Business sector welcomes EIP 3; looks forward to increased consumer spending

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Despite the release of EIP 3 and other COVID relief funding for Guam, the Chamber remains very much concerned about the stability of local businesses. (PNC photo)

The island’s business sector sees the release of the third round of economic impact payments as a welcome development that could help keep many businesses afloat during these difficult times.

The Guam Chamber of Commerce, the biggest business organization on the island, says it appreciates the support that the federal government has provided to the residents of Guam.

“We anticipate that eligible residents will use their stimulus funds in various ways including securing much-needed home supplies, as well as bill payments and resources for their children,” Chamber President Catherine Castro said in a statement sent to PNC.

Monte Mesa, the general manager of Guam Premier Outlets, also welcomes the distribution of the third EIP, saying that this will hopefully stimulate the local economy.

“We hope that our local people receiving their 3rd EIP will shop and eat at both GPO and Tumon Sands Plaza retail stores and restaurants. Our retail stores, with the exception of Ross, have had a very challenging 12 months and counting without our tourist visitors arriving back to our island,” Mesa said.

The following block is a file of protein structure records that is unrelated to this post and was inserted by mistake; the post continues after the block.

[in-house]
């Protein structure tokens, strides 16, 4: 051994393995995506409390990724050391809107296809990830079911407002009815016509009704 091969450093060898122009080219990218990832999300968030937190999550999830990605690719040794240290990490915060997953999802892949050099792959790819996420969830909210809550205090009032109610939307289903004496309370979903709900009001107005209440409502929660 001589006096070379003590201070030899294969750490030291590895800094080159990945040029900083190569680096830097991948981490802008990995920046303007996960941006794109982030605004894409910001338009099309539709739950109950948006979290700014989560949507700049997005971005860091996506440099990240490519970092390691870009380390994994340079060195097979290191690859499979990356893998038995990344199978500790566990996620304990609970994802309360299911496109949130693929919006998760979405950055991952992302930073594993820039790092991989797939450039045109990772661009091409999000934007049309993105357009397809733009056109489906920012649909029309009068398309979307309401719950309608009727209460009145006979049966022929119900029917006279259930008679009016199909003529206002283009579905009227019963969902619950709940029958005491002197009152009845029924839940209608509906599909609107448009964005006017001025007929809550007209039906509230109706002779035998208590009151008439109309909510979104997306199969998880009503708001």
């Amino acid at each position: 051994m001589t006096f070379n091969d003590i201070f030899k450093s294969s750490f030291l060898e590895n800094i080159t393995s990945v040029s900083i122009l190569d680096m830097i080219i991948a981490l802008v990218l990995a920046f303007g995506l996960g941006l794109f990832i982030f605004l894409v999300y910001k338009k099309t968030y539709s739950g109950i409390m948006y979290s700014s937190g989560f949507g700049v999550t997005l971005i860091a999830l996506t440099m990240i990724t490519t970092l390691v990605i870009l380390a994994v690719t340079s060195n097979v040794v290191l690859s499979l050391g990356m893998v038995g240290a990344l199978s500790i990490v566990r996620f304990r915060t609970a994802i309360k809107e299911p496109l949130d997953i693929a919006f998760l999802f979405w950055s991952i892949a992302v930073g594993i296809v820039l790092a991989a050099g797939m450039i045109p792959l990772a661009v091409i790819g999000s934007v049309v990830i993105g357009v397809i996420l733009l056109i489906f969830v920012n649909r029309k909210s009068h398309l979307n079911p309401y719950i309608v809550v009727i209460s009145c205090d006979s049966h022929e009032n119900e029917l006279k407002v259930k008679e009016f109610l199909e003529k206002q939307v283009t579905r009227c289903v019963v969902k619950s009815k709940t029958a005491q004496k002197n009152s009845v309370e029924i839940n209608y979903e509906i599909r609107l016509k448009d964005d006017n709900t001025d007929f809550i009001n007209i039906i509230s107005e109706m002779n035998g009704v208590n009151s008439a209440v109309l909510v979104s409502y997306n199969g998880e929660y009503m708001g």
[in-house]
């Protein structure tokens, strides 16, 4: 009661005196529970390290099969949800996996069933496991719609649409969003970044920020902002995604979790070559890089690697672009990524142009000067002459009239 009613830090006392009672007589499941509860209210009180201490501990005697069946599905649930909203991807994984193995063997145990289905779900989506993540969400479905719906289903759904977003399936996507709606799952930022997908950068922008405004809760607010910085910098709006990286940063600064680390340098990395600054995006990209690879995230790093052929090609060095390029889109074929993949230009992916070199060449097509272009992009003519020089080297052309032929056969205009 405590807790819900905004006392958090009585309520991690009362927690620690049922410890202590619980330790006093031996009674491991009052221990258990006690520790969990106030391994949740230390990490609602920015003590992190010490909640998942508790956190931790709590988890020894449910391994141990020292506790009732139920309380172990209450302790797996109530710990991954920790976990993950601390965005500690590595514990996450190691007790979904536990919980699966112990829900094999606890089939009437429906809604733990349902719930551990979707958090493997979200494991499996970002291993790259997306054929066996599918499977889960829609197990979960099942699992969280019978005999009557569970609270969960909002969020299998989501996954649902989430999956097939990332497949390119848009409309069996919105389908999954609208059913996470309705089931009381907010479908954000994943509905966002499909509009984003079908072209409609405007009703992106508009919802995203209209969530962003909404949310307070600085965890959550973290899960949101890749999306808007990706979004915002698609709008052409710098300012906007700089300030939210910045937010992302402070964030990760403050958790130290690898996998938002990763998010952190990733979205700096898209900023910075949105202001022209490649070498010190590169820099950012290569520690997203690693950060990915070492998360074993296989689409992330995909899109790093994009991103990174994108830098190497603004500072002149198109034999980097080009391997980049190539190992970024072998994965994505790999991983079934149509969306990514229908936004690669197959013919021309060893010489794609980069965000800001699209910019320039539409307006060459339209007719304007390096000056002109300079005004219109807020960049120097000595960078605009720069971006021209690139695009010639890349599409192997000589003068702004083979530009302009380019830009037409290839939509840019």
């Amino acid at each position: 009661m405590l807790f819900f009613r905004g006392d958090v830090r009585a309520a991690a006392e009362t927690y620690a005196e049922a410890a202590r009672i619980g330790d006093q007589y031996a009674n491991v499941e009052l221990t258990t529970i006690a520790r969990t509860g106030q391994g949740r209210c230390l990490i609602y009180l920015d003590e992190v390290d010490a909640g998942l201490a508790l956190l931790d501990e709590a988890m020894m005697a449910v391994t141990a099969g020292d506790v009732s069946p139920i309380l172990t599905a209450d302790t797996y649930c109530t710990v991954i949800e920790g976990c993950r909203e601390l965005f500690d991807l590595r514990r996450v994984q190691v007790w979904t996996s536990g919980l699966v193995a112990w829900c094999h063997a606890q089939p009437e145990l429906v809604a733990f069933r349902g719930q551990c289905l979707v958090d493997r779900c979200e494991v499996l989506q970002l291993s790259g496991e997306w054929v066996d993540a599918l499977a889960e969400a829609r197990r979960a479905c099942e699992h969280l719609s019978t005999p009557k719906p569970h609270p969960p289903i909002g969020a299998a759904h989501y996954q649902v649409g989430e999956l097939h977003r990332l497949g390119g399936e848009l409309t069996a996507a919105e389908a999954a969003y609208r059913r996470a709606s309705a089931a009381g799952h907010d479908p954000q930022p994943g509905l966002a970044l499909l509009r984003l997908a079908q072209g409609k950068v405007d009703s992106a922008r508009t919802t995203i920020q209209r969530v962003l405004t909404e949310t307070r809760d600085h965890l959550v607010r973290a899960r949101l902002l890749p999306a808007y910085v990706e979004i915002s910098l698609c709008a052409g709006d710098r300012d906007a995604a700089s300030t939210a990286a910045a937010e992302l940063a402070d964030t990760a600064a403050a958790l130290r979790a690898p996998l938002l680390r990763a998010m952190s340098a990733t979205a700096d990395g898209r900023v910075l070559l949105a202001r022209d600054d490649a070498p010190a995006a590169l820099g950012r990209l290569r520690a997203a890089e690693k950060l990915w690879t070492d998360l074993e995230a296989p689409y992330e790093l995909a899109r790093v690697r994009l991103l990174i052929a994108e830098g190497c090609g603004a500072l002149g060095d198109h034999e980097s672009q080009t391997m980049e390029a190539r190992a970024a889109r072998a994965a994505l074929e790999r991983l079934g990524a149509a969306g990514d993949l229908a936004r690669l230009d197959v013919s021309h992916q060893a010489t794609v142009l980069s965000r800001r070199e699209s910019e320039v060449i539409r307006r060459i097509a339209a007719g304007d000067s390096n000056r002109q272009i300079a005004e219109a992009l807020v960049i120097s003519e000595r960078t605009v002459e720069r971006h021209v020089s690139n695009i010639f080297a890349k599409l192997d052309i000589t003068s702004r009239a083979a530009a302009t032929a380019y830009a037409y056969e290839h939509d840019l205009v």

He added: “The EIP being issued locally will surely be a welcome boost to our local economy. We need it!”

Despite the release of EIP 3 and other COVID relief funding for Guam, the Chamber remains very much concerned about the stability of local businesses.

“Almost all businesses are struggling to survive. We continue to be concerned about what happens when the federal stimulus comes to a close,” Castro said.

This was the same warning given by Congressman Michael San Nicolas who said that the U.S. government may no longer give out COVID aid when the American Rescue Plan lapses in September.

Because of this, the Chamber would like the local government to provide more support for local businesses so they can hire employees and have jobs available when federal support is no longer available in the form of unemployment assistance programs.

“The reduced capacity that many businesses are still operating from does not allow them to be at peak performance nor does it allow for increased revenue to support the hiring of employees or reinvestment in their businesses,” Castro said.

For this reason, Castro said the Chamber will continue to work with the Guam Legislature to pursue the rollback of the gross receipts tax.

Chamber Chair Christine Baleto informed the group’s members that a GRT rollback has been proposed in three different bills before the Legislature and the Chamber plans to provide testimony on all of them.

“The reduction of this tax on businesses will demonstrate the government’s commitment to lifting our island out of devastation, and further invigorating the island’s economic recovery through the support of local businesses,” Baleto said during the Chamber’s general membership meeting.

She added that although the Chamber understands the concern for reduced revenues for government operations, the $661 million support through the American Rescue Plan will provide GovGuam with the ability to recover lost revenues and improve government services.

According to Baleto, the GRT rollback will support more job creation for the thousands of residents who have suffered hardships and stress because of the pandemic.

Furthermore, as employment is reinstated and businesses become healthy, Baleto said the government will benefit from increased tax collections as a result of higher business revenue and employee payroll taxes.

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